Or as the Journal puts it:

Winning goes a long way in college football. It packs stadiums, brings in money and can even lead to the glory of a national championship. But at many rpograms, there’s a qualifier: How much did fans have to grit their teeth and pinch their noses on their way to those victories?

This is the awkward harmony of college football. There’s what happens on the field, which grips fans like nothing else on Saturdays. Then there’s what goes on off the field, which may be the only thing capable of overshadowing the football itself.

Now the season is set to kick into full gear this weekend. Which means it’s time for The Wall Street Journal’s annual Grid of Shame, an exercise that quantifies answers to the two most important questions about your favorite team: How good are they? And how embarrassed should you be about them?

Observe in the upper right corner of the grid:


The only schools close to Wisconsin are Northwestern, Washington, Clemson and Kansas State.

Alabama and Ohio State are named as the two biggest power houses on the grid, but the Buckeyes are substantially higher on the ranking of most admirable. Baylor and Ole Miss were ranked as the worst programs for off-the-field issues.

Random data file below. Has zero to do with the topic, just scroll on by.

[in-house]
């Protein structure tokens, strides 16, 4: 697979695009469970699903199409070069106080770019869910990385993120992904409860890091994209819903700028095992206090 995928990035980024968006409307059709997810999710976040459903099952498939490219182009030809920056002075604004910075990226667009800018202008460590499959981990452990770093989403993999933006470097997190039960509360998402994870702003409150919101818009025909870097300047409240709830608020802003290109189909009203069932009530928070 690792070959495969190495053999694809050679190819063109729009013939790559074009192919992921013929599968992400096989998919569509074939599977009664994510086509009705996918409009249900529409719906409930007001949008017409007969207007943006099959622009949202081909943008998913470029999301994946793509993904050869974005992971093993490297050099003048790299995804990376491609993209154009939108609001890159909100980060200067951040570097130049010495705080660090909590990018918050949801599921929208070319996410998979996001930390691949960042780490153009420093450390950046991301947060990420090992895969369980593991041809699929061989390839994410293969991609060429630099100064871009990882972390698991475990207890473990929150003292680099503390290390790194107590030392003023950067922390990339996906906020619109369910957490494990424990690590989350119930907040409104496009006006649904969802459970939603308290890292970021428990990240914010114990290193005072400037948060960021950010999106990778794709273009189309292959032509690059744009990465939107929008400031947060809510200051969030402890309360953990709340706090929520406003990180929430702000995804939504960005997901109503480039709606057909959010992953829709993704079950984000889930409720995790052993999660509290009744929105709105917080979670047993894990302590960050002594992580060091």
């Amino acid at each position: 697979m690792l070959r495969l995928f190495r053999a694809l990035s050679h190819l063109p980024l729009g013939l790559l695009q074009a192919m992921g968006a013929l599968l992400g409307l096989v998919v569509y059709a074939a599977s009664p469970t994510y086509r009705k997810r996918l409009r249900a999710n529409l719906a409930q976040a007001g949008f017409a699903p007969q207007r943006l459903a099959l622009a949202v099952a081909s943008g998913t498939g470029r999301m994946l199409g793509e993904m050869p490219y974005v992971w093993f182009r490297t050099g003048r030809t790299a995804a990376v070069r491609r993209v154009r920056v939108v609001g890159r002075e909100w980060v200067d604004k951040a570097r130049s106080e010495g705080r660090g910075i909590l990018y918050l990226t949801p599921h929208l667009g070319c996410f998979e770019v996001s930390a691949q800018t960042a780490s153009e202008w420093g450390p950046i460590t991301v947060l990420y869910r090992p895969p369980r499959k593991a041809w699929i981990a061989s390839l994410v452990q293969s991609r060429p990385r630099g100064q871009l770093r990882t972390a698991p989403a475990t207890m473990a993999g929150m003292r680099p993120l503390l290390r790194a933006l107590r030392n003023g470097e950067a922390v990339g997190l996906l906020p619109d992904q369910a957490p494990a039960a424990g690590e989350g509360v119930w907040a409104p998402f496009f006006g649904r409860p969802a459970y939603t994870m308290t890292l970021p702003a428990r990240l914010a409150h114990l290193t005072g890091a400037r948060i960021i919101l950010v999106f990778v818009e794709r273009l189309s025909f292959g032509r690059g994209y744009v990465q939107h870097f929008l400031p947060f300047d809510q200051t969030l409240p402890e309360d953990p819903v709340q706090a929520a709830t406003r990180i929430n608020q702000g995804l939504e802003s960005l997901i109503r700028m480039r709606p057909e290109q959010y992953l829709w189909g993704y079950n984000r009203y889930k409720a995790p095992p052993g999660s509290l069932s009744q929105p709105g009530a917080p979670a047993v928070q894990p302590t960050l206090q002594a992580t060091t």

I’m not going to lie, this is the least surprising thing I’ve ever seen in college football. Of course the Badgers are the most admirable. That’s what being a Wisconsin Badger is all about. We take care of business on the field, and we’re champions off the gridiron.

We accept nothing less than a culture of perfection. Do we win as much as Ohio State or Alabama? No, but we are still an elite program, and we do it the right way. We do it the Wisconsin way.

Glad the Wall Street Journal is showing my people the recognition we deserve, but of course, a true Wisconsin man doesn’t revel in attention. We just keep outworking our opponents on and off the field.

The story is behind a paywall, but if you’re wondering how schools got where they are:

Teams’ on-field rating is an average of the 2017 projected finish by two media outlets and two predictive models. Teams’ off-the-field rating is a somewhat subjective rating of elements including Academic Progress Rate, recent history of NCAA violations and probations, athletic department subsidies, player arrests, attendance at last season’s games, concussion lawsuits, and overall “ick” factor.

What’s not to like about this? The Badgers play in a bowl game every year, and have played in more Big Ten championship games than any other Big Ten team. An alumnus coaches the team. The players graduate and generally behave themselves by the standards of college students. J.J. Watt, now of the Houston Texans, sought to raise $200,000 for Hurricane Harvey relief, and raised $27 million.

Note, meanwhile, who is in the opposite corner — Minnesota and Michigan State.

Two losses

There were two more reminders of the passage of time this past week.

One was reported by Rolling Stone:

Glen Campbell, the indelible voice behind 21 Top 40 hits including “Rhinestone Cowboy,” “Wichita Lineman” and “By the Time I Get to Phoenix,” died Tuesday. He was 81. A rep for Universal Music Group, Campbell’s record label, confirmed the singer’s death to Rolling Stone. During a career that spanned six decades, Campbell sold over 45 million records. In 1968, one of his biggest years, he outsold the Beatles. …